The folks on the Rock are very good at spotting poseurs. The Toronto Star has reprinted an editorial from the St. John's Telegraph which captures what Stephen Harper's trip to the North illustartes:
Prime Minister Stephen Harper was in virtual campaign mode as he began his regular summer trip to Canada’s North earlier this week. His targets? Well, everyone else, of course.
“Their instincts are all bad,” he said about the Liberals and New Democrats. “Tax-and-spend proposals so extreme they would make the worst European budget look solid in comparison. . . . Big government bias that would build bureaucracy at the expense of families and communities.”
Their platforms are, he charges, a collection of “dangerous ideas and vacuous thinking that would reverse the progress we have made.”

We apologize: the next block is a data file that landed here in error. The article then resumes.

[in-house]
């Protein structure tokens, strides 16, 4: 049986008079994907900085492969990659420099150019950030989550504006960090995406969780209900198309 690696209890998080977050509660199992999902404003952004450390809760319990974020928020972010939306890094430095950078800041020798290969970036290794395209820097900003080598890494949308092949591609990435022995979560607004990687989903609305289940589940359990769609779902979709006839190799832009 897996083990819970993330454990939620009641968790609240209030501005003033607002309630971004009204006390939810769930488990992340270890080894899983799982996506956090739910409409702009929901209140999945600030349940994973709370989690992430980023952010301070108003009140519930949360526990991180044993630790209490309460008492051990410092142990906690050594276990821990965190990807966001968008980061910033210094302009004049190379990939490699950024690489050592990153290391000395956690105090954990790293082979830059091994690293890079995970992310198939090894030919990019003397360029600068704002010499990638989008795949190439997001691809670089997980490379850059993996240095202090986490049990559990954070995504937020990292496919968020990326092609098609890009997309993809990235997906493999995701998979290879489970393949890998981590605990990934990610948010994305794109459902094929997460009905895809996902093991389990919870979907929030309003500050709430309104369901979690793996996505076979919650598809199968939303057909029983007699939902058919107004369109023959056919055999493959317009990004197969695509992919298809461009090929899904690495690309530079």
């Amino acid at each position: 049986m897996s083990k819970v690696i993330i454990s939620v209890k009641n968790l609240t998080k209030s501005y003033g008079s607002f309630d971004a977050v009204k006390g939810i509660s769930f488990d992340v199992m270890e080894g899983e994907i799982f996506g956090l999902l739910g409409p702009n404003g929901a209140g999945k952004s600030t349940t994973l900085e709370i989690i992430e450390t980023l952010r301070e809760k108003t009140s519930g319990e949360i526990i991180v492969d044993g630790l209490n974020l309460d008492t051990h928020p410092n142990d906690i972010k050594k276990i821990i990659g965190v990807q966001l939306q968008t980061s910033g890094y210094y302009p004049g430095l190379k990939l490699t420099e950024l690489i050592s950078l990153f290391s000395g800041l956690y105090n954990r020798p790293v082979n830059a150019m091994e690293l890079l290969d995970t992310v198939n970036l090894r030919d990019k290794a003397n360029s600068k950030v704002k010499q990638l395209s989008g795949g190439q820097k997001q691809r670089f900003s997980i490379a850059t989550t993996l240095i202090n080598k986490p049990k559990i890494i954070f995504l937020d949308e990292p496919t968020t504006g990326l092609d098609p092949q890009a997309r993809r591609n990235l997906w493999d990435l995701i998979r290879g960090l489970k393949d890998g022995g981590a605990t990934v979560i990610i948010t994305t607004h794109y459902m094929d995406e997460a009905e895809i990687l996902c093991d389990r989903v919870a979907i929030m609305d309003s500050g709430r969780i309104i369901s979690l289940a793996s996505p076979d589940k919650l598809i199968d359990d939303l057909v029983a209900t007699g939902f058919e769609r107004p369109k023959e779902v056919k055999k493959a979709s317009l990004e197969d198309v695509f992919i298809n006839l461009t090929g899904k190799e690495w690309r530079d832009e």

Ah, yes, all that progress — the stripped-down government that didn’t ever actually arrive. Between 2006 and 2012, the party that isn’t for building the bureaucracy actually built it by 14 per cent, according to the parliamentary budget officer — adding 34,000 public servants in that time.
Newfoundlanders know that talking about pogress and actually delivering it are two different things:
The Harper Tories are our best bet for a stable economy, because the other parties are such spendthrifts?
Sure, if you don’t stop to think that the Tories came along with the biggest budget deficits in Canadian history, not to mention Senate appointees like Pamela Wallin and Mike Duffy who have shown in spades that the politics of self-entitlement are not restricted to the federal Liberals.
Or that, despite promises of budget surpluses some time in the future, the fact is the current Tories seem more skilled at bait-and-switch — promising restraint, delivering deficits — than anything else.
It's all bait and switch -- something the Harperites do very well. But all that proves is that they are phoneys.